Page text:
Two warnings:

  • It is your responsibility to provide MAC addresses that are not in use on your network
  • The order in which the NICs are presented to the script when there are more than one, is not always the same. In all my tests it seems it will provide the first one that has been added as the first, but i can not guarantee that.

Overview

As always, you can find the script on my GitHub pagehttps://github.com/pdellaert/vSphere-Python/blob/master/multi-clone.py

For more documentation: https://github.com/pdellaert/vSphere-Python/blob/master/docs/multi-clone.md

And just for good measure, the full description of all flags as presented by the -h flag:

 

multi-clone.py: Multi-threaded cloning of a template to multiple VMs

multi-clone.py: Multi-threaded cloning of a template to multiple VMs

In december, VMware released pyVmomi, a Python SDK for the vSphere API. In the past I have created a script to clone virtual machines using pySphere. This script has helped me (and others, if the mails I received were any indication), but i haven’t updated or improved it in a while.

So I decided this was a good moment to revisit the script and recreate it completely using pyVmomi. And not just recreate it, but improve a lot on it as well. The result is an all new multi-clone.py script which allows for the following list of capabilities:

  • Deploy a specified amount of virtual machines
  • Deploy in a specified folder
  • Deploy in a specified resource pool
  • Specify if the cloned virtual machines need to be powered on
  • Print out information of the main network interface (mac and ip, either IPv4 or IPv6)
  • Run a post-processing script with 3 parameters (virtual machine name, mac and ip)
  • Print logging to a log file or stdout
  • Do this in a threaded way

Threads

The previous version only allowed a sequential way of working, which meant the clone task had to complete, network information gathered and post-processing finished before the next deployment could start. Combined with pySphere, which could be rather slow in gathering information, made the old script slow and sluggish.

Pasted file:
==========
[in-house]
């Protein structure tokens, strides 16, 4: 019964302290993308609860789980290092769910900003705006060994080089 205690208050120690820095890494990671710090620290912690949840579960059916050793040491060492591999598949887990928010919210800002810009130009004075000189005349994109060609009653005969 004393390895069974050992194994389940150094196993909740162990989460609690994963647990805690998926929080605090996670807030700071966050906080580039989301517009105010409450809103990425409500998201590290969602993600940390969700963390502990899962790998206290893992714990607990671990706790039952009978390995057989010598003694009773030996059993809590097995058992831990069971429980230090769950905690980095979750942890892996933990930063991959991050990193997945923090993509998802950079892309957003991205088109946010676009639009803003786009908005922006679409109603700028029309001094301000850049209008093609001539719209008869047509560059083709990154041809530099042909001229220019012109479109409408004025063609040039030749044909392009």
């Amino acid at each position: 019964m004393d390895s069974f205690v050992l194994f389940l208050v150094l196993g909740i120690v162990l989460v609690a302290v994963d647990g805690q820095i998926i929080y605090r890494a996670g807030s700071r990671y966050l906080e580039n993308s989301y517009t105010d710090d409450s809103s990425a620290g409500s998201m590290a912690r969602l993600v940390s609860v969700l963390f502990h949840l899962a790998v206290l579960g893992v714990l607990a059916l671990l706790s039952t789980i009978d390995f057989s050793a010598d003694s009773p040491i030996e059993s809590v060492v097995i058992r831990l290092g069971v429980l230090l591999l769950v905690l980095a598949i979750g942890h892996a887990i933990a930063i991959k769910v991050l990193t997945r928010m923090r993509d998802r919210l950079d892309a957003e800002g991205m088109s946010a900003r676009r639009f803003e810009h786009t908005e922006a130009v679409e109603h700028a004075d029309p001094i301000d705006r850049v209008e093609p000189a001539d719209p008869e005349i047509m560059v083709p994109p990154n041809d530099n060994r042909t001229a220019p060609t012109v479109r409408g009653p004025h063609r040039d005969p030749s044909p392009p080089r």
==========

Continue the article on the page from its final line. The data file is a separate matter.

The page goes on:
Using pyVmomi improved the speed of the script from the start, it’s a lot quicker in gathering information and executing commands. By adding the possibility to use threads, the speed is improved even more, altho this will depend on the IOPS of your datastore.

If the you specify the amount of threads, both the creation of the virtual machines and gathering the mac and ip information are threaded separately. To explain how this works, an example works best:

Imagine you want to create 4 virtual machines from a template and you specify the amount of threads to 2. At start, two clone tasks will start at about the same time. When a clone task is done, another is started. While this third clone task is started in a new thread (to replace the thread that finished), a first information gathering (mac,ip) and post-processing thread is started for the clone task that has finished. This all runs at the same time, so at this point two clone tasks are running, each in a thread, and one information gathering and post-processing thread is running. Once the second clone task is finished, two clone tasks threads are running and two information gathering and post-processing threads are running. If the two information gathering and post-processing threads aren’t finished when the two final clone tasks finish, two new information gathering and post-processing threads are put in the queue, but not started as only two threads can be running in that pool.